You're probably familiar with the rabbit-duck illusion. Like other "ambiguous images," this illusion can tell psychologists a lot about how we perceive our surroundings. The implications are as clear as they are unsettling: When confronted with ambiguity, we often see what our brains want us to see.

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How our brains deal with ambiguity is one of the central questions in apiece by Tom Vanderbilt currently running at Nautilus. The essay is about the subconscious decisions that we make when we become spectators to situations that lend themselves to more than one interpretation – sporting events, political debates, police arrest footage. Things like that.

Throughout his piece, Vanderbilt speaks with researchers and points to studies that help illustrate the rabbit-duck metaphor's application to real-world scenarios. I found this response from Northeastern University psychologist Lisa Feldman Barrett to be especially illuminating:

When I put the question of whether we were living in a kind of metaphorical duck-rabbit world to Lisa Feldman Barrett, who heads the Interdisciplinary Affective Science Laboratory at Northeastern University, her answer was quick: "I don't even think it's necessarily metaphorical." The structure of the brain, she notes, is such that there are many more intrinsic connections between neurons than there are connections that bring sensory information from the world. From that incomplete picture, she says, the brain is "filling in the details, making sense out of ambiguous sensory input." The brain, she says, is an "inference generating organ." She describes an increasingly well-supported working hypothesis called predictive coding, according to which perceptions are driven by your own brain and corrected by input from the world. There would otherwise simple be too much sensory input to take in. "It's not efficient," she says. "The brain has to find other ways to work." So it constantly predicts. When "the sensory information that comes in does not match your prediction," she says, "you either change your prediction—or you change the sensory information that you receive."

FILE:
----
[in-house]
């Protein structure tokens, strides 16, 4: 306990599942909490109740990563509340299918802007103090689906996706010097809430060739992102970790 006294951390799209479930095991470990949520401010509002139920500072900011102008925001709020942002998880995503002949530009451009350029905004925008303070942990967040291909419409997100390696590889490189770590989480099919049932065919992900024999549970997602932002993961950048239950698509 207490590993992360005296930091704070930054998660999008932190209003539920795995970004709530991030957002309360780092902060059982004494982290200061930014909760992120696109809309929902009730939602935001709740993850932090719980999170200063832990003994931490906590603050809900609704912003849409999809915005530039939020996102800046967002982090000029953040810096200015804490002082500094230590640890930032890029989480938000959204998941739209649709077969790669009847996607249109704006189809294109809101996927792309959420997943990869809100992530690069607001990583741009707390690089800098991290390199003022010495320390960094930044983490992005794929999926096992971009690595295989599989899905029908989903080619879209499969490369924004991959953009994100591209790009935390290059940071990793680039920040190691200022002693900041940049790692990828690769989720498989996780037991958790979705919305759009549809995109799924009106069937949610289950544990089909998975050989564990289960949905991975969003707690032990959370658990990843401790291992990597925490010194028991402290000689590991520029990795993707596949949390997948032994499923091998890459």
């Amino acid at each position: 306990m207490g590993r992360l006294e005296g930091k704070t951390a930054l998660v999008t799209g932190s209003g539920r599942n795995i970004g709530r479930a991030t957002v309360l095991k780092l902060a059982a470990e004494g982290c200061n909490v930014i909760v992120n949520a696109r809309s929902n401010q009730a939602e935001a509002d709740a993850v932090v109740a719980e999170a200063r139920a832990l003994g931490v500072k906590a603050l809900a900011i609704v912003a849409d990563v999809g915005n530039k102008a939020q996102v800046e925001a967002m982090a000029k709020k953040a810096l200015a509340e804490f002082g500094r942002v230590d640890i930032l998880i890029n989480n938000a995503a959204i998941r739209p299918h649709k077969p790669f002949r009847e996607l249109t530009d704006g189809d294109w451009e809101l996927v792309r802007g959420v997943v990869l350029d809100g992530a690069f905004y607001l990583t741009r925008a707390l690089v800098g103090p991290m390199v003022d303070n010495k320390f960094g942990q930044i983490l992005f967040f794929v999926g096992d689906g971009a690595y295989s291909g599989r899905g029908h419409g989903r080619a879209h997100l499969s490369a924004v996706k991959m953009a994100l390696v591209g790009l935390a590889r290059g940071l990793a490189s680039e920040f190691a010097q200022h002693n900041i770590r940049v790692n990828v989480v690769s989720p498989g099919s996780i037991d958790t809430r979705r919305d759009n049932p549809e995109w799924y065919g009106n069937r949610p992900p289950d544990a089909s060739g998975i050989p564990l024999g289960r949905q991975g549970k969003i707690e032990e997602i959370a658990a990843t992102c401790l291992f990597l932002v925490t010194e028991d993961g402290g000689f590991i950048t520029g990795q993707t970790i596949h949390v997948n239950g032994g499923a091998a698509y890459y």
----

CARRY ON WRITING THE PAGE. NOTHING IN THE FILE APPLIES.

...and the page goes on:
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Pieces like Vanderbilt's serve to remind us that our minds have developed all manner of schemas, strategies, and shortcuts for sifting through the information that surrounds us.

It's important to remember that your brain is always working – even when you're not looking.

Read Vanderbilt's essay in its entirety at Nautilus.

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